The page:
Updated at 1:15 p.m. on Saturday, March 23, with comments from Kearny Mayor Alberto G. Santos.
The vice-president of the Kearny Board of Education, who is also a former town councilman, alleged to be involved in a $13 million mortgage fraud scam that used phony documents and straw buyers to make illegal profits on overbuilt condos at the Jersey shore, has been arrested and charged in connection with the scheme, U.S. Attorney Paul J. Fishman announced earlier today.
John Leadbeater, 54, of Kearny, who served on the Kearny Town Council throughout the 1990s as a Republican representative of the 4th Ward, along with Daniel Cardillo, 49, of Wildwood, are each charged in a superseding indictment with conspiracy to commit wire fraud, the U.S. Attorney’s Office says.
Leadbeater is also charged with conspiracy to commit money laundering, reports say.
In addition to being a current member of the Kearny Board of Education, Leadbeater has, numerous times, run for mayor unsuccessfully.
He is retired from a job with the Port Authority of New York and New Jersey, where he was an operator on the PATH train system.
Leadbeater surrendered to special agents of the FBI this morning and was to appear this afternoon before U.S. Magistrate Judge Ann Marie Donio in Camden federal court, reports say.
According to the indictment, unsealed today:
Leadbeater and his co-conspirators are alleged to have located for purchase ocean town condominiums overbuilt by financially distressed developers in Wildwood and Wildwood Crest, and recruited straw buyers, including Cardillo, to purchase those properties.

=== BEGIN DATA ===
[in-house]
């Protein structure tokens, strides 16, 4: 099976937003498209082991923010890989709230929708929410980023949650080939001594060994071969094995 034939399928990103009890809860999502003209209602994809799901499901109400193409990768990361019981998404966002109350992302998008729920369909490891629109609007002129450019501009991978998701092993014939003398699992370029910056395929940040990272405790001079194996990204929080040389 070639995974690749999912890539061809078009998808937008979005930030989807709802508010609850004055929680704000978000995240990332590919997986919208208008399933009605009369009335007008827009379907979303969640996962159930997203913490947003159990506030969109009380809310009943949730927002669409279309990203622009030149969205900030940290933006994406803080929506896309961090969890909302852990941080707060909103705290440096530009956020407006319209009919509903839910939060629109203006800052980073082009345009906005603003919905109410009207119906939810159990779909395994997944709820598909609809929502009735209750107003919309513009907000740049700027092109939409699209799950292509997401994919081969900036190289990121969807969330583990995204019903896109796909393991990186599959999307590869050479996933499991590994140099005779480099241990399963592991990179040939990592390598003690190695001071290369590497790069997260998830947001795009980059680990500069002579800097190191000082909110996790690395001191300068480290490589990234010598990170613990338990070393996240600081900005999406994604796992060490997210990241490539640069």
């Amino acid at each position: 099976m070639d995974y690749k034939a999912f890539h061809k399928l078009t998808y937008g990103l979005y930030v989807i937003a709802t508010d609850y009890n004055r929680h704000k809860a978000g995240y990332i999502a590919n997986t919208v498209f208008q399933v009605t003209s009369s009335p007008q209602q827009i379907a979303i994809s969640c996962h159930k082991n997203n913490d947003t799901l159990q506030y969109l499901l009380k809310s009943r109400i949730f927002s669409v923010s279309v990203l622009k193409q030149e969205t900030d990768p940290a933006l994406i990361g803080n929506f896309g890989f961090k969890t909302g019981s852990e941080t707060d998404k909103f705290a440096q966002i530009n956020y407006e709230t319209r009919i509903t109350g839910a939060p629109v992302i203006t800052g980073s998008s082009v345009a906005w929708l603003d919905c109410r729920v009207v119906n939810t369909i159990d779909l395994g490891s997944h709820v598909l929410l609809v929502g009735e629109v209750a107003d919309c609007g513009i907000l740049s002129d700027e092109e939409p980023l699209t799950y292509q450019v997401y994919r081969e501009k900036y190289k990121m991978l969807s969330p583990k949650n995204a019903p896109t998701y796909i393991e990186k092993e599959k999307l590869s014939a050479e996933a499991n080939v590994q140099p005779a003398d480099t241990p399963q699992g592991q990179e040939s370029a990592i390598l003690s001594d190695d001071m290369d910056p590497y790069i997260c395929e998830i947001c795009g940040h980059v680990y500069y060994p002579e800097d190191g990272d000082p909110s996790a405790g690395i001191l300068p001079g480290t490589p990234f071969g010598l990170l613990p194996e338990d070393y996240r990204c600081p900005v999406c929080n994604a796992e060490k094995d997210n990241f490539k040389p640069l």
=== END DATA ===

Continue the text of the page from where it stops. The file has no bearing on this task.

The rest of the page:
The indictment says the straw buyers allegedly had good credit scores, but lacked the financial resources to qualify for the mortgage loans.
The conspirators, the indictment says, created false documents such as fake employment records, W-2 forms and investment statements to make the straw buyers appear more credit-worthy than they actually were in order to induce the lenders to make the loans.
To prepare the straw buyers’ false loan applications, Leadbeater and his conspirators allegedly caused fraudulent mortgage loan applications in the name of the straw buyers, including the supporting documents, to be submitted to mortgage brokers that the brokers knew were false, attributing to the straw buyers inflated income and assets, according to the indictment.
Once the loans were approved and the mortgage lenders sent the loan proceeds in connection with real estate closings on the properties, Leadbeater and his conspirators took a portion of the proceeds, having funds wired or checks deposited into various accounts they controlled, the indictment says.
They also allegedly distributed a portion of the proceeds to the other members of the conspiracy for their respective roles, reports say.
Some previously charged co-conspirators have already pleaded guilty in connection with the scheme.
The wire fraud conspiracy charge carries a maximum potential penalty of 30 years in prison and a $1 million fine and the money laundering conspiracy charge carries a maximum potential penalty of 10 years in prison and a $250,000 fine, the U.S. Attorney’s Office says.